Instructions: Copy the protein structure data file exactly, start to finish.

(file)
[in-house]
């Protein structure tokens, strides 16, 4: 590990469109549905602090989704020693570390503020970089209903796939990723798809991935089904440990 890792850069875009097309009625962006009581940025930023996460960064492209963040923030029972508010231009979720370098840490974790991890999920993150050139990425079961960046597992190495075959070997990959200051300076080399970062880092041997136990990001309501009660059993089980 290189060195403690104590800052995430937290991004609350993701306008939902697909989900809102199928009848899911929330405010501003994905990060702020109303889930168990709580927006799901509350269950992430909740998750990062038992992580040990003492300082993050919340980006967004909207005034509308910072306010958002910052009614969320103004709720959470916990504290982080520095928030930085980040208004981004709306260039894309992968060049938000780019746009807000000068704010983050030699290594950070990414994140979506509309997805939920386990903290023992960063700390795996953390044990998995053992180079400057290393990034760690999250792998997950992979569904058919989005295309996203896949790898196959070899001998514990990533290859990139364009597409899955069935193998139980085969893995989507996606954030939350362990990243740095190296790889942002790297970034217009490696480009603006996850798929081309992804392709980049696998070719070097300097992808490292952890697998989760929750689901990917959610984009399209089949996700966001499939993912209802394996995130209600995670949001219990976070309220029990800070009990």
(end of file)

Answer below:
[in-house]
């Protein structure tokens, strides 16, 4: 590990469109549905602090989704020693570390503020970089209903796939990723798809991935089904440990 890792850069875009097309009625962006009581940025930023996460960064492209963040923030029972508010231009979720370098840490974790991890999920993150050139990425079961960046597992190495075959070997990959200051300076080399970062880092041997136990990001309501009660059993089980 290189060195403690104590800052995430937290991004609350993701306008939902697909989900809102199928009848899911929330405010501003994905990060702020109303889930168990709580927006799901509350269950992430909740998750990062038992992580040990003492300082993050919340980006967004909207005034509308910072306010958002910052009614969320103004709720959470916990504290982080520095928030930085980040208004981004709306260039894309992968060049938000780019746009807000000068704010983050030699290594950070990414994140979506509309997805939920386990903290023992960063700390795996953390044990998995053992180079400057290393990034760690999250792998997950992979569904058919989005295309996203896949790898196959070899001998514990990533290859990139364009597409899955069935193998139980085969893995989507996606954030939350362990990243740095190296790889942002790297970034217009490696480009603006996850798929081309992804392709980049696998070719070097300097992808490292952890697998989760929750689901990917959610984009399209089949996700966001499939993912209802394996995130209600995670949001219990976070309220029990800070009990």